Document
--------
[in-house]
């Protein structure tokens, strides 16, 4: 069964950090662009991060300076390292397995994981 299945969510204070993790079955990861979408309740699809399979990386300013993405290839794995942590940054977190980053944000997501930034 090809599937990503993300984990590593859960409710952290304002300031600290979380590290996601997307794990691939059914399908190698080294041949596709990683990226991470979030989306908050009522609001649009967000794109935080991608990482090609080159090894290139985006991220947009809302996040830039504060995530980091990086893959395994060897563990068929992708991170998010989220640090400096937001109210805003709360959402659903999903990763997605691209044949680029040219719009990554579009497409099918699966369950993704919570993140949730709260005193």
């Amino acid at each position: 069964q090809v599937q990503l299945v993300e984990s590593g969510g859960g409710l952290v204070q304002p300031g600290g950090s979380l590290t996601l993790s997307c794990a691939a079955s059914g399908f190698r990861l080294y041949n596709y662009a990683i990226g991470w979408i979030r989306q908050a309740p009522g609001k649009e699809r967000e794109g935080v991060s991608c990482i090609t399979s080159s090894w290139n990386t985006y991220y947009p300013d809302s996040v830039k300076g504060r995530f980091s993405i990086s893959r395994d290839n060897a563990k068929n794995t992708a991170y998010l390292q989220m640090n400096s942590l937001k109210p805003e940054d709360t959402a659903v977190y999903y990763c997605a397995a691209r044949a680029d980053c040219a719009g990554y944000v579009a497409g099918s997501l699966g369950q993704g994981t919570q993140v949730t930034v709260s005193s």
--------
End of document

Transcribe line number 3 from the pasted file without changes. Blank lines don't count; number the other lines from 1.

């Amino acid at each position: 069964q090809v599937q990503l299945v993300e984990s590593g969510g859960g409710l952290v204070q304002p300031g600290g950090s979380l590290t996601l993790s997307c794990a691939a079955s059914g399908f190698r990861l080294y041949n596709y662009a990683i990226g991470w979408i979030r989306q908050a309740p009522g609001k649009e699809r967000e794109g935080v991060s991608c990482i090609t399979s080159s090894w290139n990386t985006y991220y947009p300013d809302s996040v830039k300076g504060r995530f980091s993405i990086s893959r395994d290839n060897a563990k068929n794995t992708a991170y998010l390292q989220m640090n400096s942590l937001k109210p805003e940054d709360t959402a659903v977190y999903y990763c997605a397995a691209r044949a680029d980053c040219a719009g990554y944000v579009a497409g099918s997501l699966g369950q993704g994981t919570q993140v949730t930034v709260s005193s």